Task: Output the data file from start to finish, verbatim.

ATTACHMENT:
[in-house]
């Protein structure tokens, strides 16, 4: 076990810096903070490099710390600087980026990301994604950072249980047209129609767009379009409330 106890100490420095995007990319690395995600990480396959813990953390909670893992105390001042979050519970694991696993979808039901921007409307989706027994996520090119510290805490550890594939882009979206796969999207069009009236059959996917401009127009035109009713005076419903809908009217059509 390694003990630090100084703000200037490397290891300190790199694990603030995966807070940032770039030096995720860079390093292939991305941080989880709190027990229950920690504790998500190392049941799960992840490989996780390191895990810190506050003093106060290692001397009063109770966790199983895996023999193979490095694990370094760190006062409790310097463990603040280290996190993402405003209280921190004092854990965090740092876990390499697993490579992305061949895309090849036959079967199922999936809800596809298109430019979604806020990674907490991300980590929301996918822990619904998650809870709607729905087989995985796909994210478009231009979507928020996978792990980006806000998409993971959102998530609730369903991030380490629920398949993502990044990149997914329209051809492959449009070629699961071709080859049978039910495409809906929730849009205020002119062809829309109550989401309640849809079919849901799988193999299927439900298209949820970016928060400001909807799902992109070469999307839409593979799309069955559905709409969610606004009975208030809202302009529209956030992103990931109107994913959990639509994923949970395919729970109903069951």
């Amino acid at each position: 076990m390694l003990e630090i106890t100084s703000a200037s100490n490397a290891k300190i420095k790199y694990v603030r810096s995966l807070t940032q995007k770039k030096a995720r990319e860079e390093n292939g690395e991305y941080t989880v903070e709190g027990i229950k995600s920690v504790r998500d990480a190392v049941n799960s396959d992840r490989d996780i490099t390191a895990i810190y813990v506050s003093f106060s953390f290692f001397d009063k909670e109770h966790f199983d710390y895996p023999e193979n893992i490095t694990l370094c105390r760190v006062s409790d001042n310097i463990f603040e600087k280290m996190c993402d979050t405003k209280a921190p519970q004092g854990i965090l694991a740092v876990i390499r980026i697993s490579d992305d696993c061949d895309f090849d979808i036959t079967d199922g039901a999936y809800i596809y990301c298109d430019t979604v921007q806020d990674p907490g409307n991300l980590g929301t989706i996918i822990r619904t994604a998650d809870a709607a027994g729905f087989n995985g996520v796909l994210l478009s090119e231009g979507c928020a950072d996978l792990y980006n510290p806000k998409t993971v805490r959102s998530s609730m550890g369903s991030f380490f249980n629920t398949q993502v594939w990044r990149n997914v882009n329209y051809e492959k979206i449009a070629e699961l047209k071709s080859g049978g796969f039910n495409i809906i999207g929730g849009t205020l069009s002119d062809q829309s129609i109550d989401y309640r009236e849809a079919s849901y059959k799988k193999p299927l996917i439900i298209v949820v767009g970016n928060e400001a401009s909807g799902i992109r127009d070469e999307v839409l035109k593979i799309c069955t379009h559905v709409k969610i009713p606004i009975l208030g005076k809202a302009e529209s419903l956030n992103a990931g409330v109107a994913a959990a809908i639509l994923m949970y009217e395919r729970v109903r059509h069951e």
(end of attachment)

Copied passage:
[in-house]
């Protein structure tokens, strides 16, 4: 076990810096903070490099710390600087980026990301994604950072249980047209129609767009379009409330 106890100490420095995007990319690395995600990480396959813990953390909670893992105390001042979050519970694991696993979808039901921007409307989706027994996520090119510290805490550890594939882009979206796969999207069009009236059959996917401009127009035109009713005076419903809908009217059509 390694003990630090100084703000200037490397290891300190790199694990603030995966807070940032770039030096995720860079390093292939991305941080989880709190027990229950920690504790998500190392049941799960992840490989996780390191895990810190506050003093106060290692001397009063109770966790199983895996023999193979490095694990370094760190006062409790310097463990603040280290996190993402405003209280921190004092854990965090740092876990390499697993490579992305061949895309090849036959079967199922999936809800596809298109430019979604806020990674907490991300980590929301996918822990619904998650809870709607729905087989995985796909994210478009231009979507928020996978792990980006806000998409993971959102998530609730369903991030380490629920398949993502990044990149997914329209051809492959449009070629699961071709080859049978039910495409809906929730849009205020002119062809829309109550989401309640849809079919849901799988193999299927439900298209949820970016928060400001909807799902992109070469999307839409593979799309069955559905709409969610606004009975208030809202302009529209956030992103990931109107994913959990639509994923949970395919729970109903069951």
């Amino acid at each position: 076990m390694l003990e630090i106890t100084s703000a200037s100490n490397a290891k300190i420095k790199y694990v603030r810096s995966l807070t940032q995007k770039k030096a995720r990319e860079e390093n292939g690395e991305y941080t989880v903070e709190g027990i229950k995600s920690v504790r998500d990480a190392v049941n799960s396959d992840r490989d996780i490099t390191a895990i810190y813990v506050s003093f106060s953390f290692f001397d009063k909670e109770h966790f199983d710390y895996p023999e193979n893992i490095t694990l370094c105390r760190v006062s409790d001042n310097i463990f603040e600087k280290m996190c993402d979050t405003k209280a921190p519970q004092g854990i965090l694991a740092v876990i390499r980026i697993s490579d992305d696993c061949d895309f090849d979808i036959t079967d199922g039901a999936y809800i596809y990301c298109d430019t979604v921007q806020d990674p907490g409307n991300l980590g929301t989706i996918i822990r619904t994604a998650d809870a709607a027994g729905f087989n995985g996520v796909l994210l478009s090119e231009g979507c928020a950072d996978l792990y980006n510290p806000k998409t993971v805490r959102s998530s609730m550890g369903s991030f380490f249980n629920t398949q993502v594939w990044r990149n997914v882009n329209y051809e492959k979206i449009a070629e699961l047209k071709s080859g049978g796969f039910n495409i809906i999207g929730g849009t205020l069009s002119d062809q829309s129609i109550d989401y309640r009236e849809a079919s849901y059959k799988k193999p299927l996917i439900i298209v949820v767009g970016n928060e400001a401009s909807g799902i992109r127009d070469e999307v839409l035109k593979i799309c069955t379009h559905v709409k969610i009713p606004i009975l208030g005076k809202a302009e529209s419903l956030n992103a990931g409330v109107a994913a959990a809908i639509l994923m949970y009217e395919r729970v109903r059509h069951e």